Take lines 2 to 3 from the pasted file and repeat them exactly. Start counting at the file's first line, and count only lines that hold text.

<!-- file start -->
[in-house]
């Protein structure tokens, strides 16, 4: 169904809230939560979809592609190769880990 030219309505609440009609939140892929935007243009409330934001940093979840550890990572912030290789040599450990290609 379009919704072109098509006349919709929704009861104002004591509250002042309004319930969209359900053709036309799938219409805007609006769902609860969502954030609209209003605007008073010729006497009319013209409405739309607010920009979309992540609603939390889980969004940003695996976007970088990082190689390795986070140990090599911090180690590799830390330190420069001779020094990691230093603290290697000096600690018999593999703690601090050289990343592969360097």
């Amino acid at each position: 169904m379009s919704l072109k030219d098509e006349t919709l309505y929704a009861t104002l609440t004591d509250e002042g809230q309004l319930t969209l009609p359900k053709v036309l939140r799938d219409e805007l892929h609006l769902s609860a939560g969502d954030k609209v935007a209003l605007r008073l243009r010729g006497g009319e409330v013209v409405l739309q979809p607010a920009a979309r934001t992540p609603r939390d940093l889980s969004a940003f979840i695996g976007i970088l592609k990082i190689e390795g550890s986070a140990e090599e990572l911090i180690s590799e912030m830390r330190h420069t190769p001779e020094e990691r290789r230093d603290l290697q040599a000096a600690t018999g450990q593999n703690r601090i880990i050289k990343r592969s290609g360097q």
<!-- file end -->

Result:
């Protein structure tokens, strides 16, 4: 169904809230939560979809592609190769880990 030219309505609440009609939140892929935007243009409330934001940093979840550890990572912030290789040599450990290609 379009919704072109098509006349919709929704009861104002004591509250002042309004319930969209359900053709036309799938219409805007609006769902609860969502954030609209209003605007008073010729006497009319013209409405739309607010920009979309992540609603939390889980969004940003695996976007970088990082190689390795986070140990090599911090180690590799830390330190420069001779020094990691230093603290290697000096600690018999593999703690601090050289990343592969360097």
């Amino acid at each position: 169904m379009s919704l072109k030219d098509e006349t919709l309505y929704a009861t104002l609440t004591d509250e002042g809230q309004l319930t969209l009609p359900k053709v036309l939140r799938d219409e805007l892929h609006l769902s609860a939560g969502d954030k609209v935007a209003l605007r008073l243009r010729g006497g009319e409330v013209v409405l739309q979809p607010a920009a979309r934001t992540p609603r939390d940093l889980s969004a940003f979840i695996g976007i970088l592609k990082i190689e390795g550890s986070a140990e090599e990572l911090i180690s590799e912030m830390r330190h420069t190769p001779e020094e990691r290789r230093d603290l290697q040599a000096a600690t018999g450990q593999n703690r601090i880990i050289k990343r592969s290609g360097q």